Together with Philipp Kopp, a researcher from the chair, I was leading the Software Development in the team. In a way, we worked as a very non-traditional research team and had already required a lot of research-based software development processes in place. We had regular standups, coding standards, testing sessions and all these coupled with endless coffee discussions, spontaneous ideation and challenging one anothers’ approaches. Well, the most fun of all was having a regular “Coding Week”, where we put our research aside to work just on cleaning the code or making the software more maintainable.
Only by truly collaborating, can we push the boundaries further.
During the startup time, my co-founders and I brought with us that foundation that was forged during the PhD days. Tackling challenges together, supporting each other at every step of the journey. This was what made everything possible. And now, there is a large team that I rely on to make things work. Well, if I were to be brutally honest, this kind of work would never be possible without a strong team. For me, “running” a team is not the right word, we are co-creating together to generate more value for engineering.
What is the core differentiator of quasi-meshless simulation and what applications does it enable that cannot be addressed by other methods?
A very good question. Quasi-meshless simulation removes one very labor-intensive step that conventional simulation approaches rely on: meshing.
Meshing requires a lot of know-how, many engineering hours, and a lot of frustration from endless iteration at this step.
With our method, we are shifting the effort from the manual and error-prone procedure to a computational step that is fully automatic. In fact, we are helping simulation engineers save around 80% of their time! This, of course, is not all.
The quasi-meshless approach allows us to be geometry-agnostic. I think I would speak to the heart of every simulation engineer who struggled to perform analysis of an object coming from a flawed STL or, even worse, from computed tomography or a point cloud, where there is yet another step of reconstructing the object itself.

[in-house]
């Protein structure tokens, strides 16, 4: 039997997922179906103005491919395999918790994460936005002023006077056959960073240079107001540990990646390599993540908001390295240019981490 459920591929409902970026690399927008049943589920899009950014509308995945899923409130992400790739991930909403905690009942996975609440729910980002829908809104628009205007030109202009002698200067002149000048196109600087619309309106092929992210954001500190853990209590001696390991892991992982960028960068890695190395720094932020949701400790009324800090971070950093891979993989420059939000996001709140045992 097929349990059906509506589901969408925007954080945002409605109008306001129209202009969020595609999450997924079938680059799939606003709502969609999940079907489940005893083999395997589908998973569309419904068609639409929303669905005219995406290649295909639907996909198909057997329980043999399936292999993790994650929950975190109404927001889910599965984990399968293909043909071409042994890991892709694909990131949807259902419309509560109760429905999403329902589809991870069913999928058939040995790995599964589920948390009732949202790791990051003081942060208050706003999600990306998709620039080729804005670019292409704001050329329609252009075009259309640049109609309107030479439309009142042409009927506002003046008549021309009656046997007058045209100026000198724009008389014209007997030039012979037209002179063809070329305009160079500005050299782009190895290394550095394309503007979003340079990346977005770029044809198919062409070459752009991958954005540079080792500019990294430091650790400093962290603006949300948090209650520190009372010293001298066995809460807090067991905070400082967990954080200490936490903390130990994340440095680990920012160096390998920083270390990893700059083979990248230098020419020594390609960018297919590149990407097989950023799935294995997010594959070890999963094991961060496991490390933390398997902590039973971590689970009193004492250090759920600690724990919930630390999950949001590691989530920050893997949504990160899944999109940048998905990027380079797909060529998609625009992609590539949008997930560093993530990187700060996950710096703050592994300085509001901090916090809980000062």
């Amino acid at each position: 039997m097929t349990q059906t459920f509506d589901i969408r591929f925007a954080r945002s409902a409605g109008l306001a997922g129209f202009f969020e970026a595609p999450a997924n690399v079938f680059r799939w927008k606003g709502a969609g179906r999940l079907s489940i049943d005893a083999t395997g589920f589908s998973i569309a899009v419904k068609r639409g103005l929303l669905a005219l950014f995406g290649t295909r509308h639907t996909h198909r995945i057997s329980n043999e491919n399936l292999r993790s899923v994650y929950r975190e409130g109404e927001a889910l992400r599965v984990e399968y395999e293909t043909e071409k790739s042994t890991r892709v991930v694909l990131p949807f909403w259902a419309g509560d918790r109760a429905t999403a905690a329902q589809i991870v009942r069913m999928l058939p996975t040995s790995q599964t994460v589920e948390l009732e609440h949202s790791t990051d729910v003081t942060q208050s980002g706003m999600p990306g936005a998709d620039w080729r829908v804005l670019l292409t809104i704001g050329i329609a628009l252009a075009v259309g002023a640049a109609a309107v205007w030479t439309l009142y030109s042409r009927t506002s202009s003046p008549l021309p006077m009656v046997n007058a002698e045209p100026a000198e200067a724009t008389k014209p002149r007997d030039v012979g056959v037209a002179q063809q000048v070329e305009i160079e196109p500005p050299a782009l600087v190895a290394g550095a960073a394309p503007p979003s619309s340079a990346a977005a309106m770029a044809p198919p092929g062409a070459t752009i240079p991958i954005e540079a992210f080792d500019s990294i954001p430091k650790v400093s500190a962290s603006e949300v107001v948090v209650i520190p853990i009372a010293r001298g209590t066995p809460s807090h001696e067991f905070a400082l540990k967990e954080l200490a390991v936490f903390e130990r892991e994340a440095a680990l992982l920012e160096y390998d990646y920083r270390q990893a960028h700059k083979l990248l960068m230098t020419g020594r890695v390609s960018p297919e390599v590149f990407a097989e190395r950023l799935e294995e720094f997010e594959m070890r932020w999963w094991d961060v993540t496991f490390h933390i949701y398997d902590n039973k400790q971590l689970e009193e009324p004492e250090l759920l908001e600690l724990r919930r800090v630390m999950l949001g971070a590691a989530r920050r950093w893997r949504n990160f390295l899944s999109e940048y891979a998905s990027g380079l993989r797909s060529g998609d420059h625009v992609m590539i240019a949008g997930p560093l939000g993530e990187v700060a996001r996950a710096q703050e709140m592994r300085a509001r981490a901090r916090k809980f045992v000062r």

We are opening up a whole other world of advantages when dealing with such objects. Our tool does not require a STEP file or a perfectly closed STL – we can deal with any format, without any manual involvement of the engineer. With this, simulation engineers can finally focus on what is truly important and exciting: generating more use cases, and creating more capabilities.
Of course, going a step further, this approach could also account for the material of a bone in a simulation directly from computed tomography, or simulation of an object that comes out of a multi-material printer, where every point in space has different properties. As it is fully automatic, one could connect design and simulation in a seamless feedback loop and grow the geometry based on physical results… And we’re just getting started!
How is this then incorporated, or used with Hyperganic core modeling capabilities?
Indeed, Hyperganic’s Design and Simulation “speak the same language”. This allows for really a lot of possibilities.
Be it a closed feedback loop between design and simulation or traditional product simulation: all of this is possible.
Recently, we have been experimenting with how to direct design with derived physical results. First, an engineer would have to write a few lines of code. Then, one needs nothing more than to press “start” and see where the process brings the design to. Once again, there is no manual interaction.
Can you tell us a little about what you will be addressing with your presentation ‘Physics-Driven Generative Design: The Future of Engineering‘ at CDFAM in NYC?
I would like to mention only a few things about it, because otherwise, it would not be interesting to hear our presentation at CDFAM.
In general, what we ‘ve been noticing more and more at Hyperganic is that when we speak about generative design, additive manufacturing, and physics, there is a large knowledge gap that exists. And I would like to shed some light on it.
The future of engineering is not defined by one person or one organization, but by the community. It is powered by sharing, exploring, and encoding knowledge. It is driven by physics.
Sounds like the challenge, but there are quite a few steps we can take to make a difference in the next generation of engineering.